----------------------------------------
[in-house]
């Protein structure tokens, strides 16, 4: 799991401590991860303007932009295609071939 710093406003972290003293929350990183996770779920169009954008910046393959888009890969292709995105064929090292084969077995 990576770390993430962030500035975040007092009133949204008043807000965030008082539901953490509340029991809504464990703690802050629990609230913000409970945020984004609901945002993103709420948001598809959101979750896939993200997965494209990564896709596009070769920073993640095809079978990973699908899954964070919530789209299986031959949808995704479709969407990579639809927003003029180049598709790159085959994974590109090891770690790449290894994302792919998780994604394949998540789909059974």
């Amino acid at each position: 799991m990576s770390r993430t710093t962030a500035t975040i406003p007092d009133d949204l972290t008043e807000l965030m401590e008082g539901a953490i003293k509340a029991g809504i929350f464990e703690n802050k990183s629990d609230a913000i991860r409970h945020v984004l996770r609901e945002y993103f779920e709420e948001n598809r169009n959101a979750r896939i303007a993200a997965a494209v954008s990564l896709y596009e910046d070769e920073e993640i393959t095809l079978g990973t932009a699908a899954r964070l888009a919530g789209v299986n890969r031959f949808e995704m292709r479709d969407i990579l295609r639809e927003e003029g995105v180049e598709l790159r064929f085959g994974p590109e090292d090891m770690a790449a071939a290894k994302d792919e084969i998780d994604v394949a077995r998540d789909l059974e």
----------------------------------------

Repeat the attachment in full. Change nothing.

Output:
[in-house]
């Protein structure tokens, strides 16, 4: 799991401590991860303007932009295609071939 710093406003972290003293929350990183996770779920169009954008910046393959888009890969292709995105064929090292084969077995 990576770390993430962030500035975040007092009133949204008043807000965030008082539901953490509340029991809504464990703690802050629990609230913000409970945020984004609901945002993103709420948001598809959101979750896939993200997965494209990564896709596009070769920073993640095809079978990973699908899954964070919530789209299986031959949808995704479709969407990579639809927003003029180049598709790159085959994974590109090891770690790449290894994302792919998780994604394949998540789909059974």
């Amino acid at each position: 799991m990576s770390r993430t710093t962030a500035t975040i406003p007092d009133d949204l972290t008043e807000l965030m401590e008082g539901a953490i003293k509340a029991g809504i929350f464990e703690n802050k990183s629990d609230a913000i991860r409970h945020v984004l996770r609901e945002y993103f779920e709420e948001n598809r169009n959101a979750r896939i303007a993200a997965a494209v954008s990564l896709y596009e910046d070769e920073e993640i393959t095809l079978g990973t932009a699908a899954r964070l888009a919530g789209v299986n890969r031959f949808e995704m292709r479709d969407i990579l295609r639809e927003e003029g995105v180049e598709l790159r064929f085959g994974p590109e090292d090891m770690a790449a071939a290894k994302d792919e084969i998780d994604v394949a077995r998540d789909l059974e």